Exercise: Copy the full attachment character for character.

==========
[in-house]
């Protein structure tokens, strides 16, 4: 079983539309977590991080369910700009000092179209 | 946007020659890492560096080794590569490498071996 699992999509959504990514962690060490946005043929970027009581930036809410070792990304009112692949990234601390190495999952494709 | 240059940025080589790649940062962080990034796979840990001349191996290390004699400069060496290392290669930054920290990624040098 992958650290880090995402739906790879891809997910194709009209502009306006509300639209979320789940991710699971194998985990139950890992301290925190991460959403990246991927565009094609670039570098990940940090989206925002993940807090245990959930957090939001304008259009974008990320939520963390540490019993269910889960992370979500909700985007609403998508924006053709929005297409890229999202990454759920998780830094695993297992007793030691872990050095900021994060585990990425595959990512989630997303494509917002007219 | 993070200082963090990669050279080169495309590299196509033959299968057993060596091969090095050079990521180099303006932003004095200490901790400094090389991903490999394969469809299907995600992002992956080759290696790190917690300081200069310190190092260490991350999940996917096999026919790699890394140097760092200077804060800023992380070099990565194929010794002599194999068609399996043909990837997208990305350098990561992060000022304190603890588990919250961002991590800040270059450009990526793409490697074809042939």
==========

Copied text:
[in-house]
């Protein structure tokens, strides 16, 4: 079983539309977590991080369910700009000092179209 | 946007020659890492560096080794590569490498071996 699992999509959504990514962690060490946005043929970027009581930036809410070792990304009112692949990234601390190495999952494709 | 240059940025080589790649940062962080990034796979840990001349191996290390004699400069060496290392290669930054920290990624040098 992958650290880090995402739906790879891809997910194709009209502009306006509300639209979320789940991710699971194998985990139950890992301290925190991460959403990246991927565009094609670039570098990940940090989206925002993940807090245990959930957090939001304008259009974008990320939520963390540490019993269910889960992370979500909700985007609403998508924006053709929005297409890229999202990454759920998780830094695993297992007793030691872990050095900021994060585990990425595959990512989630997303494509917002007219 | 993070200082963090990669050279080169495309590299196509033959299968057993060596091969090095050079990521180099303006932003004095200490901790400094090389991903490999394969469809299907995600992002992956080759290696790190917690300081200069310190190092260490991350999940996917096999026919790699890394140097760092200077804060800023992380070099990565194929010794002599194999068609399996043909990837997208990305350098990561992060000022304190603890588990919250961002991590800040270059450009990526793409490697074809042939």